T-shirts. Simply put, I love them. You know, those funky ones with text and/or picture(s).. And I’ve loved them for a long time. Oh, and it’s not that I just collect them, I wear them some part of nearly every day. Right now I think I have about a dozen in the rotation.
Thinking back, the first two I recall are from 1976, a shocking forty years ago. Each told a story, and I now realize that’s why I love T-shirts: they each tell a story, a bit of my history.
The first one was actually pretty funny because I was the exception to the statement. “Everyone rides a bike on Nantucket” were the words under a picture of a mermaid on a bike. Having never ridden a bike growing up, and having failed to learn before a trip to Nantucket, I was reduced to pedaling a monstrous tricycle!
The second T-shirt was a gift from a fellow teacher. She had glued the big black letters HERBIE to a yellow t-shirt. Not that I would ever forget HERBIE. He came into my second-grade class unable to read a single word. By employing every method and trick in the book, I taught him to read, barely at grade level. Toward the end of the year, returning to class from the school library, Herbie proudly clutched two books. A classmate sneered, “He can’t read; Mrs. Judd just says he can.” With that Herbie raced ahead into the classroom and jumped out an open window. Thankfully it wasn’t far to the ground but it was still frightening!
Several favorite shirts have been ones that had just text : “Life is not a dress rehearsal. Go for it!” “I’m getting my act together and taking it on the road,” from a wonderful play of the same name. Once, in Boston, wearing a shirt that said, “Practice random acts of kindness,” an obviously homeless man said, “I like what that says, Girlie.”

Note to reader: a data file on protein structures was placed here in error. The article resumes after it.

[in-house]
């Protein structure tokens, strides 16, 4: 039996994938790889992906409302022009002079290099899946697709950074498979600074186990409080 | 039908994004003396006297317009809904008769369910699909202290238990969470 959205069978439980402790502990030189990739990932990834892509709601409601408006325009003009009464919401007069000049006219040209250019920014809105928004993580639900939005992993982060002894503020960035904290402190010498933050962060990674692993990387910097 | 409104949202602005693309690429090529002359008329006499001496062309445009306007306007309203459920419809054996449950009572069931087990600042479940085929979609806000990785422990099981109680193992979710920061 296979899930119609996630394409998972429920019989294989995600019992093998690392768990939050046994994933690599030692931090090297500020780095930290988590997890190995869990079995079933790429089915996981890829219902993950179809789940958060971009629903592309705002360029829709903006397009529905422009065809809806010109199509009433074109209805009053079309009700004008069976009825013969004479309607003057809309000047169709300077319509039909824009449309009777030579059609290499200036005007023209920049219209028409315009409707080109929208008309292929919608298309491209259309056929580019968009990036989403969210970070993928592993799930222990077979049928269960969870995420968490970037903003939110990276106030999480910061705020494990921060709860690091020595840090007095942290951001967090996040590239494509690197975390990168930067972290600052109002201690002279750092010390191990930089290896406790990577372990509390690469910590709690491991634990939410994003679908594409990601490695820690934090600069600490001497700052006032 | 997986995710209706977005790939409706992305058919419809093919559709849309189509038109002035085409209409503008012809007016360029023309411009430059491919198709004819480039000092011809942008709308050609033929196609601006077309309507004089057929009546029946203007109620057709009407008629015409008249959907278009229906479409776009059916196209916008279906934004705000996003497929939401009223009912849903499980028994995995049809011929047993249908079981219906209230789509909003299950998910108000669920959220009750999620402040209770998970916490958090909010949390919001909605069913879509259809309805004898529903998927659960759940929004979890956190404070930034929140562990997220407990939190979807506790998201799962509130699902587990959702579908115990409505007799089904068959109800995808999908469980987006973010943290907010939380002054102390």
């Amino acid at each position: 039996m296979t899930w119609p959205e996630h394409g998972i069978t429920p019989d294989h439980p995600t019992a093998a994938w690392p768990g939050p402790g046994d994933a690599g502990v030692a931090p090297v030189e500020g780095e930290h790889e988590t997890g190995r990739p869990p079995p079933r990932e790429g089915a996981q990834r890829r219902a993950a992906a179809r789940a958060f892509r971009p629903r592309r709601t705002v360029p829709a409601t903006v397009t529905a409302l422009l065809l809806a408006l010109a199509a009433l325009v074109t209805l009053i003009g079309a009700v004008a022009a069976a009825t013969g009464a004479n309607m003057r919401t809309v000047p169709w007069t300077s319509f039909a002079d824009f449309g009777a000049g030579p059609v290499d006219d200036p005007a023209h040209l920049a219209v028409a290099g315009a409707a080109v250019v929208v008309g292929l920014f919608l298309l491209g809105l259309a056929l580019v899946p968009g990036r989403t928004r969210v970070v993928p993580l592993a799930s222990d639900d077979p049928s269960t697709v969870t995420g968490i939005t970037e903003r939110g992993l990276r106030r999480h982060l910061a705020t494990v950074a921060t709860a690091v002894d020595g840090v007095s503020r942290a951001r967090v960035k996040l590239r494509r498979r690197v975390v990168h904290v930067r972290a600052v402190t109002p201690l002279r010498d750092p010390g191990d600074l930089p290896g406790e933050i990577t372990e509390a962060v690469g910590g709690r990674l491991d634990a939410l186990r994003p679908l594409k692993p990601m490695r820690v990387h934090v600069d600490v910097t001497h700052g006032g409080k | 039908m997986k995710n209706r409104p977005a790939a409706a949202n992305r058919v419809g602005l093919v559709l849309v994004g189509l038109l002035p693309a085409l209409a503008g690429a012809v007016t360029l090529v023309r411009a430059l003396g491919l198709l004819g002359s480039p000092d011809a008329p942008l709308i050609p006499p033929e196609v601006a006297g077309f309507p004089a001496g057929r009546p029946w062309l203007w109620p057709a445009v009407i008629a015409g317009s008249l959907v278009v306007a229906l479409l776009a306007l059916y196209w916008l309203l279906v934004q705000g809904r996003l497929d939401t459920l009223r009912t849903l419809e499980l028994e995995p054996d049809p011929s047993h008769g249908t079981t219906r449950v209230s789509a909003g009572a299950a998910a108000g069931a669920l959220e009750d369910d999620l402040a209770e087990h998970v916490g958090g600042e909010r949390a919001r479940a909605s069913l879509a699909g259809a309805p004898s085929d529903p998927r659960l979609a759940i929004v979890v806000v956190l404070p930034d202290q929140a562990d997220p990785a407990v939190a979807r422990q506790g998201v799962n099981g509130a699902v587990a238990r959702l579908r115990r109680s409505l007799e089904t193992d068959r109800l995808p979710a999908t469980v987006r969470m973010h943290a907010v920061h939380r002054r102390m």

Then there are the shirts that commemorate an event like the annual high school crew regatta and a shirt for every year of the huge charity event here in Hanover, the Prouty. Sometimes funny things happen. I was coming out of Mickey Dee’s when a man going in said, ” Hi, Prouty lady,” but forgetting about the shirt I was wearing and thinking he said , Hi, pretty lady,” I said , “Thank you.”
For a long time I bought a T-shirt everywhere I traveled, but I have been trying very hard not to buy any more T-shirts. However, in recent months I walked away from two I really wish I had bought: one was in Galway, Ireland, and the other was in NYC from the musical “Hamilton.”
What happens to all those T-shirts, you ask. Well, they fade, they shrink, they pull out of shape, I tire of them. But, in the deep recesses of my closet are three shirts I’ll hang on to forever. One is an overhead view of the dig I was on in Israel. Another is from a Whitney Houston concert I attended. The third is from the “Whitney E. Houston Academy of Creative and Performing Arts, East Orange, NJ, as Franklin School, where I had been Whitney’s fifth grade teacher, was renamed.
Dorothy C. Judd © 2016
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